THE BLOG
02/27/2014 10:27 am ET Updated Apr 29, 2014

Kurt Braunohler on the Delight of Absurdity

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You may have become aware of Kurt Braunohler when you logged into Reddit and saw a photo of a sky written message that simply read, "How Do I Land?" but behind the clean-cut host of Bunk and LA's Hot Tub lies a delightful comedic mind.

The "How Do I Land?" stunt was part of a Kickstarter campaign that went so well, Braunohler decided to make it the name of his debut album, which includes a story about him being breastfed until age 5, insulting Sasha Baron Cohen, and recordings of his own dreams which you have to hear to believe.

I had the opportunity to talk to Kurt recently about how he became the man who would eventually prank LA's skies with his absurdity.

Karen: There's an interesting dichotomy you project in that you have a very clean-cut, polished, small-town look, yet, your act is pretty dirty. It catches a lot of people by surprise. Is that your secret weapon?

Kurt: It is the weirdest thing that I look this way, but I do not at all act this way. I've struggled with it my whole life, until I finally just accepted that this is the way I look. For a long time, I would go out of my way to have a personal appearance on the verge of of an insane person, because it was closer to how I felt, but I looked so dumb. So, I just stopped. It was like, "I'm just going to look like a banker."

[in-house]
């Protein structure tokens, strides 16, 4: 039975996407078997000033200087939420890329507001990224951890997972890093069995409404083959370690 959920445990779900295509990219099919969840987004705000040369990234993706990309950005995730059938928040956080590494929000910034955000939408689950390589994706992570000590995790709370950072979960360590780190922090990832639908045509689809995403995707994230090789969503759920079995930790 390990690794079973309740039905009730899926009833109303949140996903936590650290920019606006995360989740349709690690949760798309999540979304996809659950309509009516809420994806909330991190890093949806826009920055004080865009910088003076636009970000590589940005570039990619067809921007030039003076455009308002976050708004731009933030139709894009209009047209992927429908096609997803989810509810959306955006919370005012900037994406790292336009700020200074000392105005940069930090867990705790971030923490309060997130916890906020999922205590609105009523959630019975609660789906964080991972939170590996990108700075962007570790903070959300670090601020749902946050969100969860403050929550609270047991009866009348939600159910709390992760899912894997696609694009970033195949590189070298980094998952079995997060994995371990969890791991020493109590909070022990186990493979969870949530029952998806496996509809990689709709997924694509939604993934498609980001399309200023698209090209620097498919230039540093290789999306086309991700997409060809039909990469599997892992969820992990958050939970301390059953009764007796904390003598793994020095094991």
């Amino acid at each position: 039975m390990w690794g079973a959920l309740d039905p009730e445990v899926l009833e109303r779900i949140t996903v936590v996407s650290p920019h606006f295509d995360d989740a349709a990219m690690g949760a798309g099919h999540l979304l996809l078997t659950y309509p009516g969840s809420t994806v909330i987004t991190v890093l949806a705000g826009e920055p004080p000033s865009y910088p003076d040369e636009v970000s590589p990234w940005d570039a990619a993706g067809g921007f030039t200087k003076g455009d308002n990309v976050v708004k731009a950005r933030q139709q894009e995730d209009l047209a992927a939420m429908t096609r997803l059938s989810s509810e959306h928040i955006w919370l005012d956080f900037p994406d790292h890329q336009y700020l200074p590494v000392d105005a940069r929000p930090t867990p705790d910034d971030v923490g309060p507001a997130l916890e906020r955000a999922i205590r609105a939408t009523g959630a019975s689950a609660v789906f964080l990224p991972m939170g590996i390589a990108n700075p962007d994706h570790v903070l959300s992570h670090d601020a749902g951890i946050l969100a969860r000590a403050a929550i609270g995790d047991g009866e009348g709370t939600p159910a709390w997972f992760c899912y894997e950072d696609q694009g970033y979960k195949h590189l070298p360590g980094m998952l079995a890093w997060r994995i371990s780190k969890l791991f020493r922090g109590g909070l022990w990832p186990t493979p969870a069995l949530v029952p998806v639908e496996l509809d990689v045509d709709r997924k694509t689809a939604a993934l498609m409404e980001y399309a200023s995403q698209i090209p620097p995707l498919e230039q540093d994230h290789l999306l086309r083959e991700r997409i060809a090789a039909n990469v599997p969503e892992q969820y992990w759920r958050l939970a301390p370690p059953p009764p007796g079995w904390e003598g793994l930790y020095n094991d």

Karen: How did you get to be you? You claimed that you were breastfed until age 5. What was the Braunohler home like?

Kurt: My parents got divorced when I was 2, so I have this weird thing where I have 8 brothers and sisters, but I am also an only child. (I'm the only child from my mom, but my dad has had 8 kids from 4 different women.) I grew up with my mom in New Jersey, but I would visit my dad a lot, so it was like I had 2 worlds. My mom was a nurse. We lived in New Jersey. Because she worked, after school, I would have to go to another family's house and hang out with them. We didn't have much money growing up, so when I went to visit my dad, and he did have money, so it was like going to this other world where we didn't have to clip coupons all the time, and apparently I was a fucking brat when I got there. My childhood mind was thinking, "they have so much money. I'm just going to demand they buy me things."

The feeling of being an outsider was a big part of my childhood. I think that helps comedians. That feeling of being an outsider. That desire for a perspective that's all your own. The idea for me to make stuff myself with my own meaning came from that as well.